Justice Society All-Stars: 1941-48

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The Justice Society has been home to both legends and future icons of the DC Universe. BF continues running down the list continuing from All-Star Comics #6.

Part One 





With their innovative way of gathering their masked "Mystery Men" into an anthology, DC (at the time, National) quickly found the Justice Society of America taking off. As characters gained in popularity from their exposure in All-Star Comics, many were promoted to their own books. In order to keep the focus on building their lesser-known characters, DC maintained a house-rule that as this happened, the characters would be moved to "honorary" status (cameo roles) and make way for other characters. The Justice Society’s line-up began to evolve with the release of All-Star Comics #6 (August/September 1941). Over the course of the next months, Flash, Hour-Man and Green Lantern all left the team or were promoted to honorary, leading to several new recruits;

Johnny Thunder – Another character that debuted in Flash Comics #1 (January 1940), Johnny was an ordinary young man with the extraordinary ability to summon a genie known as his "Thunderbolt." Together, Johnny Thunder and his Thunderbolt served as unofficial mascots through the first Justice Society stories, before being granted full membership in All-Star Comics #6 (August/September 1941). Although Johnny’s physical body is currently deceased, his spirit merged with the Thunderbolt, creating a new gestalt being nicknamed "Johnny Thunderbolt."

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Starman (Ted Knight) – Wealthy playboy/scientist Ted Knight first arrived as Starman in the pages of Adventure Comics #61 (April 1941). Wielding a gravity rod (later called the cosmic rod) that enabled him to fly and shoot beams of energy, Starman joined the Society in All-Star Comics #8, replacing Hour-Man. Although his aging was greatly decelerated, Ted was physically in his 60s when he took up the cosmic rod a final time to save his hometown from his arch-enemy, the Mist.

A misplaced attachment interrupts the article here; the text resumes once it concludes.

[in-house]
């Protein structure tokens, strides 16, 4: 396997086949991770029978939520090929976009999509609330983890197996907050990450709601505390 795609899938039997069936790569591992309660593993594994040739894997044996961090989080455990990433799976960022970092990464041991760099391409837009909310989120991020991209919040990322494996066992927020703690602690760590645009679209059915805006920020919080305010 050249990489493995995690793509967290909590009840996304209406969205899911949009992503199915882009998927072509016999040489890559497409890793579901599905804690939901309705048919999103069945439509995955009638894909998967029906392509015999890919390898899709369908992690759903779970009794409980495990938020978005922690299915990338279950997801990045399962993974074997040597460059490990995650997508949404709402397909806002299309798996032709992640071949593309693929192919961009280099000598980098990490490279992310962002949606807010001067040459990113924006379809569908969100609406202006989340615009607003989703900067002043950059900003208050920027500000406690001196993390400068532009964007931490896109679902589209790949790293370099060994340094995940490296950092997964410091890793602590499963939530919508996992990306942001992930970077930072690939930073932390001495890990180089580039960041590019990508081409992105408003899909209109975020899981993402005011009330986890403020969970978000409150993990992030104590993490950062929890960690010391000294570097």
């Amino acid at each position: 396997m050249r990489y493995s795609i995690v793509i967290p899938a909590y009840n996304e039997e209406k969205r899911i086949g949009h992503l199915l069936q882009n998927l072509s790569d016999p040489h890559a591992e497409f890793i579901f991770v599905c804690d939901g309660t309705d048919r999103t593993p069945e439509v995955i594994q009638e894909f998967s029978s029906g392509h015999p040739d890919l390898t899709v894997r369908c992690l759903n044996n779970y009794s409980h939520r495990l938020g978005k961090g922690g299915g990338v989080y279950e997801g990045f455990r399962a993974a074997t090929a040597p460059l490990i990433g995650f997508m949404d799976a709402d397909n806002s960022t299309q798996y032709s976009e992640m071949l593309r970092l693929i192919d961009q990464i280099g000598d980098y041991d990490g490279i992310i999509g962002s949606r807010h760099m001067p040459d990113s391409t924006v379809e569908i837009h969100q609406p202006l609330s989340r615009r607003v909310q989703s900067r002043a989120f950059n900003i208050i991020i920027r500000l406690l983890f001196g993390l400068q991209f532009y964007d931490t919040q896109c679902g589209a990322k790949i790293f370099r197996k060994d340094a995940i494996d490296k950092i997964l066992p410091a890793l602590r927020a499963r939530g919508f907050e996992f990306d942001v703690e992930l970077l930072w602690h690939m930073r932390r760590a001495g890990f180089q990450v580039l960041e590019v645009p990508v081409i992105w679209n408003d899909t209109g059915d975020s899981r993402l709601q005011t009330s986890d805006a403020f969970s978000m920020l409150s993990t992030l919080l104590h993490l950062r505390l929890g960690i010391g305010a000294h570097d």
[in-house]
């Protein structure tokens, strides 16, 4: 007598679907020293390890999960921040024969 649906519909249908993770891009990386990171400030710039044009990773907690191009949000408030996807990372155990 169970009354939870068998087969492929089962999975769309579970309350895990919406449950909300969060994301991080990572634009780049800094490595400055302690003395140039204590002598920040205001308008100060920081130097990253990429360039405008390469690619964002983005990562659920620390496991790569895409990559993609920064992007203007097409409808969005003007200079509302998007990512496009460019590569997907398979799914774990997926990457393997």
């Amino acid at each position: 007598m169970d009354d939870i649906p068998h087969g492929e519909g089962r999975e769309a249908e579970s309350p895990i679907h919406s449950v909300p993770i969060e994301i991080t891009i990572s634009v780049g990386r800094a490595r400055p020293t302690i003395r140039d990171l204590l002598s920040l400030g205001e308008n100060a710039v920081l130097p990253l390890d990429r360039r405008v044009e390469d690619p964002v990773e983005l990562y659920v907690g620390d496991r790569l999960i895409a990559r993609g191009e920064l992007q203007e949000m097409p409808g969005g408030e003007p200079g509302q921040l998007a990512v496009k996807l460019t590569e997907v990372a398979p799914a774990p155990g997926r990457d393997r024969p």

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Dr. Mid-Nite (Charles McNider) – Also briefly known (retroactively) as Starman II, McNider was a brilliant surgeon who had been blinded by the mob. Discovering that he could still see in the dark, McNider and his "sidekick", Hootie the Owl, joined the Society along with Starman in All-Star Comics #8. McNider’s career spanned from his debut in All-American Comics #25 (April 1941) until his death in Zero Hour #2 (September 1994). Several other heroes have carried on McNider’s legacies both as Mid-Nite and Starman.

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Wonder Woman (Diana Prince) – If Superman and Batman’s inclusion in the Justice Society are complicated, Wonder Woman moves the process to an entirely new level. The character who was first introduced in All-Star Comics #8 (December 1941) joined the Society in All-Star Comics #12 (August/September 1942) as the team’s secretary. As the Golden Age of comics ended, Wonder Woman took a more active role in the team’s adventures. Once the Silver Age began, this Wonder Woman was designated as the Earth-Two version of the character appearing in the Wonder Woman comics (just as had happened with Superman and Batman).

The two Wonder Women existed until Crisis on Infinite Earths (1985-86), when the Earth-Two version was removed from continuity. The major complication comes from the fact that in the post-Crisis history of the DC universe, two separate characters (Miss America and Hippolyta) retroactively replaced Wonder Woman in the early Justice Society. The final layer of confusion comes from the fact that following Infinite Crisis (2006/07), the Earth-Two Wonder Woman has apparently been restored to active continuity.